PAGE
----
If Medicaid is expanded, companies whose employees qualify for coverage through Medicaid and are between 100 and 138 percent of FPL, face no penalties. However, if Medicaid is not expanded, those employers would be responsible for $3,000 in fines for every employee who instead receives a premium subsidy to purchase insurance elsewhere. These penalties would cost Kentucky employers an estimated $32 million to $48 million every year.

Hospitals use federal DSH payments to help cover the cost of treating low-income, uninsured patients. Because the Affordable Care Act assumed all low-income individuals would have access to coverage either through Medicaid expansion or a Health Benefit Exchange, the law reduces federal DSH payments to the states. For Kentucky, the reduction is an estimated $287.5 million through FY21. If a state expands Medicaid, many of the previously uninsured will be Medicaid-eligible and hospitals will receive reimbursement for their care. Without expansion and with the reductions in DSH payments, hospitals would be forced to find alternative ways to address the sudden drop in their budgets.

Broad Spectrum of Support for Expansion

Dozens of health care organizations, advocacy groups, county and local officials and private citizens have expressed their strong preference for Kentucky to expand Medicaid. These groups also see the financial and health benefits of providing access to health care to every Kentuckian. A list of those groups is attached.

“Expanding Medicaid is a major policy decision with significant long-term economic and health consequences,” said Susan Zepeda, president and CEO of Foundation for a Healthy Kentucky. “Our Kentucky Health Issues Poll shows that a vast majority of Kentuckians – more than 80 percent — favor providing access to affordable, quality health care for all Americans. We applaud the Governor’s decision.”

“Uninsured individuals often utilize emergency rooms for conditions which could be more appropriately and inexpensively treated by a primary care provider,” said Dr. Michael Karpf, executive vice president for health affairs at the University of Kentucky. “Expanding Medicaid coverage will create opportunities to improve access to care and improve the ability of organizations such as UK HealthCare to more effectively manage both acute and chronic conditions for our most vulnerable patient populations.”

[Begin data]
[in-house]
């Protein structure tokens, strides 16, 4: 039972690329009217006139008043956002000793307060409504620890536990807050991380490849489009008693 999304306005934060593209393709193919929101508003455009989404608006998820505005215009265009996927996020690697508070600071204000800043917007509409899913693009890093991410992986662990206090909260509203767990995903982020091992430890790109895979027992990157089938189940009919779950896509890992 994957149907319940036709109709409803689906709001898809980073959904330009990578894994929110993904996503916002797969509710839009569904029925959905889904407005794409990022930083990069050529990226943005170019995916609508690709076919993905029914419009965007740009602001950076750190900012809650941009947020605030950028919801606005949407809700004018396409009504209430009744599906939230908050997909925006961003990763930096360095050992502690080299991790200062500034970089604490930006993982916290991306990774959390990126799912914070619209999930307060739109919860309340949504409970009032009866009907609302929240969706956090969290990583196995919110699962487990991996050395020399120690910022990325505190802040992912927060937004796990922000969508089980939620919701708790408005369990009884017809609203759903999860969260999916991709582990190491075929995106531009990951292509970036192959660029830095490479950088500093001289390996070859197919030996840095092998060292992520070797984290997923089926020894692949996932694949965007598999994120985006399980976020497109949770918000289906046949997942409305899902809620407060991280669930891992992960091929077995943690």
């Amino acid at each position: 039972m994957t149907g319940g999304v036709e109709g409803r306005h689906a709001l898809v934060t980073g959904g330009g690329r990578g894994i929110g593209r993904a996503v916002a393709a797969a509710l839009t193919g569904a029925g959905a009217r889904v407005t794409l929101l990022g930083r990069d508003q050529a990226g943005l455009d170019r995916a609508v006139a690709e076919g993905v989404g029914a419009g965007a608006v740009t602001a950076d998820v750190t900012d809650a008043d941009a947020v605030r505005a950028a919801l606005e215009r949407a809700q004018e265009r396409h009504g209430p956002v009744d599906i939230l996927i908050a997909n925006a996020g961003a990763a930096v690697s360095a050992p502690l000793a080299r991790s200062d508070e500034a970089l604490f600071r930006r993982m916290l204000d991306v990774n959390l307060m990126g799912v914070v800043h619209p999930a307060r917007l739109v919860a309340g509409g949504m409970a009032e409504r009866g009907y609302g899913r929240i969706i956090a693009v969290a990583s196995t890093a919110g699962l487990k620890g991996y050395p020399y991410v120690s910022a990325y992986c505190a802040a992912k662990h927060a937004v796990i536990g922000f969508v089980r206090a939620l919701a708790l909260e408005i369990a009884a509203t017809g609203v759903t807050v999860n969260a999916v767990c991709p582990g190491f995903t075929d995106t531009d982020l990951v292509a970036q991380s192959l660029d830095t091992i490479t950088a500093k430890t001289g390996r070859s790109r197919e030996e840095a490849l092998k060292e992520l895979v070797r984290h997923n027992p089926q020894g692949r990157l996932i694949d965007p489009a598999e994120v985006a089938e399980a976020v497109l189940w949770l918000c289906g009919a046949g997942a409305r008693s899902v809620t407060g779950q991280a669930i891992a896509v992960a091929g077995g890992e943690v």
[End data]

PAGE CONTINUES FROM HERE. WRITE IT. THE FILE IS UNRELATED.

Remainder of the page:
“The Governor’s decision to expand Medicaid coverage to uninsured Kentuckians is significant for county governments. Fiscal courts pay a tremendous amount for the medical coverage of jail inmates. This coverage for catastrophic medical needs of inmates will greatly reduce jail medical costs for counties,” said Vince Lange, executive director of the Kentucky County Judge/Executive Association.

“Today, the Governor of Kentucky is making a decision that will provide the largest benefit to low-income Kentuckians in over 40 years,” said Natalie Harris, executive director of the Coalition for the Homeless. “The Coalition for the Homeless strongly supports this decision which will insure health care for over 95 percent of homeless Kentuckians from the present coverage rate of 15 percent.”

The ‘Arkansas Option’ is More Expensive, Costs Outpace Benefits

Arkansas plans to provide health insurance to individuals at 138 percent of FPL or below, but instead of enrolling them in Medicaid, Arkansas plans to purchase private insurance through their Health Benefits Exchange (HBE). While HBE rates are not yet available, preliminary information from the Congressional Budget Office and Massachusetts indicates that this option could be 50 percent to 66 percent more expensive than traditional Medicaid.

If that plan were applied to Kentucky, not only would costs exceed benefits by 2021, but we would likely never make up the loss. Beyond 2021, costs are expected to grow at nearly 4 percent annually, while the combined benefits would only increase at 2 percent, meaning that the gap would continue to expand over time.

Who is Eligible for Kentucky Medicaid

In Kentucky, Medicaid or Kentucky Children’s Health Insurance Program (KCHIP) benefits are currently available to:

  • Adults if they have disability, serve as the caretaker relative for a child who is eligible for Medicaid and on average has income below 43 percent of (FPL), or are pregnant; and
  • Children with family income up to 200 percent of FPL.